Campaigns such as the recent World Mental Health Day and the imminent National Stress Awareness Day all help to maintain the high profile of mental health and employee well-being. But individuals can help too. Mental health experts were full of praise for Prince Harry’s interview earlier in the year when he spoke openly about the effects of his mother’s death on his mental health. The subsequent launch of his campaign “Heads Together” attracted a great deal of media interest.
Employees’ mental health will continue to be newsworthy, mostly because of the scale of the problem, but increasingly because of the innovative ways employers are managing mental health in the workplace.
Looking at some recent statistics:
- According to YouGov research, commissioned by Business in the Community, 15% of employees who disclosed mental ill-health face dismissal, disciplinary action or demotion. Although 60% of employees have experienced mental health issues, 35% reported not having any workplace facilities to support them, and only 24% of managers have received any training on mental health.
- An investigation across the NHS revealed that nearly a third of GPs’ fit notes were for mental health problems with a 14% increase in fit notes relating to anxiety and stress between 2015-16 and 2016-17.
- According to the CIPD Absence Management Survey 2016, nearly a third of respondents reported an increase in stress-related absence in the previous year and this increased to half of public sector organisations.
- The centre for Mental Health estimates that 91 million days are lost each year due to mental health problems at a cost to employers of £26 billion a year.
- More than a third of absences in the financial sector (since 2013) were due to mental ill-health and the figure was 24% in the retail sector.
Mental health is described as the mental and emotional health that helps us to cope with the stresses of everyday life. Generally, people are in good mental health but experience stress or anxiety from time to time. The Mental Health Foundation is concerned that levels of good mental health are “disturbingly low” and our collective mental health is deteriorating. It recommends a number of steps individuals can take to improve their mental health: for example, talking about your feelings, keeping active, eating well and maintaining good relationships with friends and family.
But in the context of the workplace what can employers do to help their staff and why should they?
Employers have many legal obligations to ensure the health and safety of their staff and this means both their physical and mental health.
The Health and Safety at Work Act 1974 provides that employers have a legal duty to ensure, so far as is reasonably practicable, the health, safety and welfare at work of employees. Other regulations require employers to carry out risk assessments to identify potential risk factors and to take reasonable steps to prevent harm occurring. In addition there are a number of potential claims that may be brought by staff in relation to their health at work such as:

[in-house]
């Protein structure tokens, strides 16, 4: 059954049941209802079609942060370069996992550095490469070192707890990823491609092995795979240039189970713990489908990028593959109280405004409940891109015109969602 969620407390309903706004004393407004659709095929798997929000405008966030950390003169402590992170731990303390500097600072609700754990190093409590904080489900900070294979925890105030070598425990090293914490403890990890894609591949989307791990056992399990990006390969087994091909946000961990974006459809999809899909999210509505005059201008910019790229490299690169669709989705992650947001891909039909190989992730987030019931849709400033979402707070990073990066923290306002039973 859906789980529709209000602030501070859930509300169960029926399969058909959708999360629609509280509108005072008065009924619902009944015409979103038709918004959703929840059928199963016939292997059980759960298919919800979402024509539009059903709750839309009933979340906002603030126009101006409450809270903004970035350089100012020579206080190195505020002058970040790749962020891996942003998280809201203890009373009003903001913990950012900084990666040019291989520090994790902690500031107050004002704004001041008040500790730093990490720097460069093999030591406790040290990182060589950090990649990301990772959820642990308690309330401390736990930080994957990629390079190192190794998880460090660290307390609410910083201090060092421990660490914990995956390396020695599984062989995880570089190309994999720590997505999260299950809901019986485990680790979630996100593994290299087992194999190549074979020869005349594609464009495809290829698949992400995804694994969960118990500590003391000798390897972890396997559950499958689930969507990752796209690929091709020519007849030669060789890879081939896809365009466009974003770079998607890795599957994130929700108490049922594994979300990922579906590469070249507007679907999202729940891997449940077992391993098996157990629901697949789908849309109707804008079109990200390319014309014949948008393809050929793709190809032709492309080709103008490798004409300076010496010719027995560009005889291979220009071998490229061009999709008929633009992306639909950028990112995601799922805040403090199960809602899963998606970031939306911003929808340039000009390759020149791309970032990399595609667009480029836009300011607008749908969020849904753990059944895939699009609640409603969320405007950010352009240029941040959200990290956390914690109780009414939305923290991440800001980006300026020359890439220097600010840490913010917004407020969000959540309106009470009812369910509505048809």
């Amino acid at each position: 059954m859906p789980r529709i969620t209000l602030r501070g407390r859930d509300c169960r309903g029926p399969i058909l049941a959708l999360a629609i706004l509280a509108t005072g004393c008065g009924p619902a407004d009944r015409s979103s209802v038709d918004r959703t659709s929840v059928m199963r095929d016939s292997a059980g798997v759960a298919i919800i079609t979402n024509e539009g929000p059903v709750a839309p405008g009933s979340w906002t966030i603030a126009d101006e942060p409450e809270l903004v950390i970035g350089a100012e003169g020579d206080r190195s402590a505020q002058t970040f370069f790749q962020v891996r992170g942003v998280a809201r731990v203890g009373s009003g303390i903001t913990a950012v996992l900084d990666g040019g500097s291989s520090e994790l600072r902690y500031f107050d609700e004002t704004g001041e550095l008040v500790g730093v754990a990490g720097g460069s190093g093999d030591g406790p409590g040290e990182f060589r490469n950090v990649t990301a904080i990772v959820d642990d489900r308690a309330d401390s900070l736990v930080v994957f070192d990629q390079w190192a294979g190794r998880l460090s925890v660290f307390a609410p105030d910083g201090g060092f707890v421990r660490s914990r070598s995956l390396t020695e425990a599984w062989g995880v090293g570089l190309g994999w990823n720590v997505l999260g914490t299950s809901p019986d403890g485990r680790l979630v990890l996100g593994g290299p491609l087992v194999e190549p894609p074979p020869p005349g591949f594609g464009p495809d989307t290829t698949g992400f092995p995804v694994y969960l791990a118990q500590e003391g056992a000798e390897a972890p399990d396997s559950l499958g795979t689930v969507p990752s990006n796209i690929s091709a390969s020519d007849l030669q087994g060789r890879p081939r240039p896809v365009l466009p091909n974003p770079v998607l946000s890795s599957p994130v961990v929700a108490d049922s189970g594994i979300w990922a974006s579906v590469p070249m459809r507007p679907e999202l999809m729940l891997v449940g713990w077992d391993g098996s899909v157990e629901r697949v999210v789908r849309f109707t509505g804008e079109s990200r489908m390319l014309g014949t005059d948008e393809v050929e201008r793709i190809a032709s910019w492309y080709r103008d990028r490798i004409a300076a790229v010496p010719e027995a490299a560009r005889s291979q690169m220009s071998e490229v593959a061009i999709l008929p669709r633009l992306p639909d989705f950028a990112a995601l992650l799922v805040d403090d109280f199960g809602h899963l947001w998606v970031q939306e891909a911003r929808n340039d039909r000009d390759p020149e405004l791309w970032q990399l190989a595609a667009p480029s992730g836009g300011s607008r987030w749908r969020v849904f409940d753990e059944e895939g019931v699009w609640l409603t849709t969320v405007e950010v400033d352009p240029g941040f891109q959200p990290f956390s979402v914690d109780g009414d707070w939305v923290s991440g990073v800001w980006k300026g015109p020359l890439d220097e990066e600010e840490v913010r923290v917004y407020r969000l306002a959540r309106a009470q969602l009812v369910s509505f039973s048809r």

- Breach of the Working Time Regulations 1998 with regard to rest breaks, limits on the working week and minimum paid holidays.
- Breach of contract claims, often relating to the implied term of trust and confidence if health issues are handled badly, which could also lead to claims for constructive unfair dismissal.
- Disability discrimination claims if the health issue relates to a disability under the Equality Act 2010.
- Negligence claims for personal injury, for example in relation to work-related stress.
However, aside from these legal obligations, many employers want to tackle workplace stress or anxiety and depression more proactively because healthy, productive and motivated staff are crucial to an organisation’s success. No organisation will flourish if they have staff, particularly in key roles, absent from the business for, potentially, an extended period. Many employers are extending flexible working options and providing access to employee assistance programmes or counselling. Many are trying to create a culture where people feel comfortable talking about their mental health.
Blake Morgan has a dedicated Well-being, Health and Safety programme as part of its firm-wide training academy. It also has a Mental Health First Aid scheme which sees trained mental health champions working to raise awareness of mental health issues. The firm has a Mental Health First Aider in every region where it operates and these are signposted in the same way as physical first aiders. Staff also have access to a wide range of resources via an online portal and these include mindfulness resources such as Be Mindful online courses as well as resources on subjects such as managing stress and coping with change. In addition, Blake Morgan also offers lunchtime yoga sessions.
There is a wealth of information and advice available for employers and a good starting point is the Health and Safety Executive’s Management Standards for work-related stress. The mental health charity Mind has also published extensive guidance including How to support staff who are experiencing a mental health problem. There is also a series of recently published guidance from ACAS, Promoting Positive Mental Health in the Workplace, Dealing with Stress in the Workplace and Managing Staff Experiencing Mental Ill-Health.
- Debra Gers: Improving employees’ mental health: how to do it and why is it important? - Friday, November 3, 2017
- Debra Gers: Managing sickness absence and wellbeing benefits everyone - Thursday, November 3, 2016